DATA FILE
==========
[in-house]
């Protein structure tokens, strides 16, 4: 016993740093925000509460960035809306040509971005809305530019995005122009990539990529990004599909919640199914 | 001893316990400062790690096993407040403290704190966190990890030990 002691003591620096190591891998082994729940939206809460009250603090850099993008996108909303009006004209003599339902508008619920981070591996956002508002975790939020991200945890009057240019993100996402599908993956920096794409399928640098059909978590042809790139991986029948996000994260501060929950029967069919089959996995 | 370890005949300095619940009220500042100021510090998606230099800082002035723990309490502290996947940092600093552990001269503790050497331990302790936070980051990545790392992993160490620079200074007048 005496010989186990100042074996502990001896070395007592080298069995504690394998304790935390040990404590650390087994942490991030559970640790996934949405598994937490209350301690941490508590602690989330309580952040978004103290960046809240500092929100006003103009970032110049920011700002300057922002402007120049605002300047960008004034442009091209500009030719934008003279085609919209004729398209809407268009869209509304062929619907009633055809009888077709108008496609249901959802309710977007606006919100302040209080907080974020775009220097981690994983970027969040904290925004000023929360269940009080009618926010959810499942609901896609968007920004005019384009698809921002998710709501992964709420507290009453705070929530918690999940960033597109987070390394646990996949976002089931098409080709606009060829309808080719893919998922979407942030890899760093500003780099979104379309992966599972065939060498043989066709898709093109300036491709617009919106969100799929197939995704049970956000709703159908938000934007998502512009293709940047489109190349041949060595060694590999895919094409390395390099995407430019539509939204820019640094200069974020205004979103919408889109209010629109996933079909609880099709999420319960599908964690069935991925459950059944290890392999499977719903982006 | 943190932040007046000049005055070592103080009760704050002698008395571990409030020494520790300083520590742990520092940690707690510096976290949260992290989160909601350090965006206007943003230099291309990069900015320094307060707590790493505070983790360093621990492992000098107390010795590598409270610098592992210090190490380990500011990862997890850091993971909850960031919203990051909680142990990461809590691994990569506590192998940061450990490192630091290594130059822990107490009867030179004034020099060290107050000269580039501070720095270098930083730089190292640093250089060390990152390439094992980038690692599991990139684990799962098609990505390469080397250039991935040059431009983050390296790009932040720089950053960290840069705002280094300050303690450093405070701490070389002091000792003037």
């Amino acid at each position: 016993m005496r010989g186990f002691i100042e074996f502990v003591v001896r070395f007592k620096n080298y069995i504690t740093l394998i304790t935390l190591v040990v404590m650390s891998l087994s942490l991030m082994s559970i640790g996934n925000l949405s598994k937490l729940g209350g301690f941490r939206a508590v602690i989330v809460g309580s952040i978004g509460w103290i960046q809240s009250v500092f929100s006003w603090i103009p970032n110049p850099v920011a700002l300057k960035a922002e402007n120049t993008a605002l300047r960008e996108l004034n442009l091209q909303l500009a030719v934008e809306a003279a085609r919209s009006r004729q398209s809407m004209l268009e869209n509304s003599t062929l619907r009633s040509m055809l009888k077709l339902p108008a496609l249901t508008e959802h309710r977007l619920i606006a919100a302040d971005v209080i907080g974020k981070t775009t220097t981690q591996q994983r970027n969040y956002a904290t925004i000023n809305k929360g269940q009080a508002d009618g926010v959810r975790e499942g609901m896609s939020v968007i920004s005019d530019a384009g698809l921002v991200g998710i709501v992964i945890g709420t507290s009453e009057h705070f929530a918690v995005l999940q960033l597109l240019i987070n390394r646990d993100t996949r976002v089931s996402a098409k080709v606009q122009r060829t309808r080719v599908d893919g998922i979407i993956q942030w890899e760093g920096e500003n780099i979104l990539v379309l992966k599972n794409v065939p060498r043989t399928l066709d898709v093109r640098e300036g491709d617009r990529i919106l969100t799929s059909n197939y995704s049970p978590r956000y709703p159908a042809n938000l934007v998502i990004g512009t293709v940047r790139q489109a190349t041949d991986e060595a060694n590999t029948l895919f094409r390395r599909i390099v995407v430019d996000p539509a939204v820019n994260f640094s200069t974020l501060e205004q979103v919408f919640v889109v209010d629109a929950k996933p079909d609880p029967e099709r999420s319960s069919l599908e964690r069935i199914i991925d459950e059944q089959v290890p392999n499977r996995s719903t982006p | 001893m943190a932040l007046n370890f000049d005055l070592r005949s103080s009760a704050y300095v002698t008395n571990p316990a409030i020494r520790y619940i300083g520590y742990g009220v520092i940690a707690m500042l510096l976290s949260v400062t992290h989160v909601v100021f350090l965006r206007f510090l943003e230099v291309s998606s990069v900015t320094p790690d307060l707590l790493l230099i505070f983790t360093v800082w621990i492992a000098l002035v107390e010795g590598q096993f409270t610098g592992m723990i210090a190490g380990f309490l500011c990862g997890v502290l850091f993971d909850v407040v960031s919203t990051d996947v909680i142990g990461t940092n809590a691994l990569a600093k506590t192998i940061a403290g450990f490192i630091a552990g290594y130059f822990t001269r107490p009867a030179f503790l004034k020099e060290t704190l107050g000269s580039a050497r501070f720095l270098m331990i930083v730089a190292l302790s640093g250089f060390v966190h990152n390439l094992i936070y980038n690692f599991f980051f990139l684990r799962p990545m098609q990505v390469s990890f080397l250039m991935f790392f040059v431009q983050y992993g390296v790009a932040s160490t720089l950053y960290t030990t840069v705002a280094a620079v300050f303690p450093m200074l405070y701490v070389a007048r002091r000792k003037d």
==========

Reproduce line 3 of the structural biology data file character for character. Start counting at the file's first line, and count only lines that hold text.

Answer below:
């Amino acid at each position: 016993m005496r010989g186990f002691i100042e074996f502990v003591v001896r070395f007592k620096n080298y069995i504690t740093l394998i304790t935390l190591v040990v404590m650390s891998l087994s942490l991030m082994s559970i640790g996934n925000l949405s598994k937490l729940g209350g301690f941490r939206a508590v602690i989330v809460g309580s952040i978004g509460w103290i960046q809240s009250v500092f929100s006003w603090i103009p970032n110049p850099v920011a700002l300057k960035a922002e402007n120049t993008a605002l300047r960008e996108l004034n442009l091209q909303l500009a030719v934008e809306a003279a085609r919209s009006r004729q398209s809407m004209l268009e869209n509304s003599t062929l619907r009633s040509m055809l009888k077709l339902p108008a496609l249901t508008e959802h309710r977007l619920i606006a919100a302040d971005v209080i907080g974020k981070t775009t220097t981690q591996q994983r970027n969040y956002a904290t925004i000023n809305k929360g269940q009080a508002d009618g926010v959810r975790e499942g609901m896609s939020v968007i920004s005019d530019a384009g698809l921002v991200g998710i709501v992964i945890g709420t507290s009453e009057h705070f929530a918690v995005l999940q960033l597109l240019i987070n390394r646990d993100t996949r976002v089931s996402a098409k080709v606009q122009r060829t309808r080719v599908d893919g998922i979407i993956q942030w890899e760093g920096e500003n780099i979104l990539v379309l992966k599972n794409v065939p060498r043989t399928l066709d898709v093109r640098e300036g491709d617009r990529i919106l969100t799929s059909n197939y995704s049970p978590r956000y709703p159908a042809n938000l934007v998502i990004g512009t293709v940047r790139q489109a190349t041949d991986e060595a060694n590999t029948l895919f094409r390395r599909i390099v995407v430019d996000p539509a939204v820019n994260f640094s200069t974020l501060e205004q979103v919408f919640v889109v209010d629109a929950k996933p079909d609880p029967e099709r999420s319960s069919l599908e964690r069935i199914i991925d459950e059944q089959v290890p392999n499977r996995s719903t982006p | 001893m943190a932040l007046n370890f000049d005055l070592r005949s103080s009760a704050y300095v002698t008395n571990p316990a409030i020494r520790y619940i300083g520590y742990g009220v520092i940690a707690m500042l510096l976290s949260v400062t992290h989160v909601v100021f350090l965006r206007f510090l943003e230099v291309s998606s990069v900015t320094p790690d307060l707590l790493l230099i505070f983790t360093v800082w621990i492992a000098l002035v107390e010795g590598q096993f409270t610098g592992m723990i210090a190490g380990f309490l500011c990862g997890v502290l850091f993971d909850v407040v960031s919203t990051d996947v909680i142990g990461t940092n809590a691994l990569a600093k506590t192998i940061a403290g450990f490192i630091a552990g290594y130059f822990t001269r107490p009867a030179f503790l004034k020099e060290t704190l107050g000269s580039a050497r501070f720095l270098m331990i930083v730089a190292l302790s640093g250089f060390v966190h990152n390439l094992i936070y980038n690692f599991f980051f990139l684990r799962p990545m098609q990505v390469s990890f080397l250039m991935f790392f040059v431009q983050y992993g390296v790009a932040s160490t720089l950053y960290t030990t840069v705002a280094a620079v300050f303690p450093m200074l405070y701490v070389a007048r002091r000792k003037d």